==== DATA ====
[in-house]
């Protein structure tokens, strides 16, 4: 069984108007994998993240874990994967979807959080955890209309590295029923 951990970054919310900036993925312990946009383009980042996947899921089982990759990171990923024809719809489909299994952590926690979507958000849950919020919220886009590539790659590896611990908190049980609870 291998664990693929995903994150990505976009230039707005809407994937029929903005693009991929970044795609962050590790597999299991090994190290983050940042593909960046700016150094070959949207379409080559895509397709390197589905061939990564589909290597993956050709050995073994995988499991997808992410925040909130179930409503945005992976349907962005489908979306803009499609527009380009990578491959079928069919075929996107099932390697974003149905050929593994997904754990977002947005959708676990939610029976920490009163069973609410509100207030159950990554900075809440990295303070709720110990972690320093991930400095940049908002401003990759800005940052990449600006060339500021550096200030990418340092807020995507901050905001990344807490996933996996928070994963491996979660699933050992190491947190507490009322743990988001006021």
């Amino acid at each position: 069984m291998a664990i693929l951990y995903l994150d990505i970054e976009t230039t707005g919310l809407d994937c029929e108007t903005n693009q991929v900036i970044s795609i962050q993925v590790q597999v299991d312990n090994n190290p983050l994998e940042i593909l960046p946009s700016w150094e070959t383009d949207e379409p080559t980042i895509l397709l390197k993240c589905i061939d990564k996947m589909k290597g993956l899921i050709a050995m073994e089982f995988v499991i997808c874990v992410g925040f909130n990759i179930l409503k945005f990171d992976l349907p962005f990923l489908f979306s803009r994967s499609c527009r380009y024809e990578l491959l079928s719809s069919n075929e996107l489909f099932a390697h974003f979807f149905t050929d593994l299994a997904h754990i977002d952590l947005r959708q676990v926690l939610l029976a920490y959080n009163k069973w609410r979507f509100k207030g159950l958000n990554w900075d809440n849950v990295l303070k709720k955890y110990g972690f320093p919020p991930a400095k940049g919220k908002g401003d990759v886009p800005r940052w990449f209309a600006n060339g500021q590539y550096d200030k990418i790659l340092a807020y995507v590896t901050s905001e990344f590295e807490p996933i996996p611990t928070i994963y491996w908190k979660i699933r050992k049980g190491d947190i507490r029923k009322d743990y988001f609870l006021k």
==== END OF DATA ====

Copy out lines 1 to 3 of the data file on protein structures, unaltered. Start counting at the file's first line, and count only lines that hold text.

[in-house]
């Protein structure tokens, strides 16, 4: 069984108007994998993240874990994967979807959080955890209309590295029923 951990970054919310900036993925312990946009383009980042996947899921089982990759990171990923024809719809489909299994952590926690979507958000849950919020919220886009590539790659590896611990908190049980609870 291998664990693929995903994150990505976009230039707005809407994937029929903005693009991929970044795609962050590790597999299991090994190290983050940042593909960046700016150094070959949207379409080559895509397709390197589905061939990564589909290597993956050709050995073994995988499991997808992410925040909130179930409503945005992976349907962005489908979306803009499609527009380009990578491959079928069919075929996107099932390697974003149905050929593994997904754990977002947005959708676990939610029976920490009163069973609410509100207030159950990554900075809440990295303070709720110990972690320093991930400095940049908002401003990759800005940052990449600006060339500021550096200030990418340092807020995507901050905001990344807490996933996996928070994963491996979660699933050992190491947190507490009322743990988001006021």
């Amino acid at each position: 069984m291998a664990i693929l951990y995903l994150d990505i970054e976009t230039t707005g919310l809407d994937c029929e108007t903005n693009q991929v900036i970044s795609i962050q993925v590790q597999v299991d312990n090994n190290p983050l994998e940042i593909l960046p946009s700016w150094e070959t383009d949207e379409p080559t980042i895509l397709l390197k993240c589905i061939d990564k996947m589909k290597g993956l899921i050709a050995m073994e089982f995988v499991i997808c874990v992410g925040f909130n990759i179930l409503k945005f990171d992976l349907p962005f990923l489908f979306s803009r994967s499609c527009r380009y024809e990578l491959l079928s719809s069919n075929e996107l489909f099932a390697h974003f979807f149905t050929d593994l299994a997904h754990i977002d952590l947005r959708q676990v926690l939610l029976a920490y959080n009163k069973w609410r979507f509100k207030g159950l958000n990554w900075d809440n849950v990295l303070k709720k955890y110990g972690f320093p919020p991930a400095k940049g919220k908002g401003d990759v886009p800005r940052w990449f209309a600006n060339g500021q590539y550096d200030k990418i790659l340092a807020y995507v590896t901050s905001e990344f590295e807490p996933i996996p611990t928070i994963y491996w908190k979660i699933r050992k049980g190491d947190i507490r029923k009322d743990y988001f609870l006021k």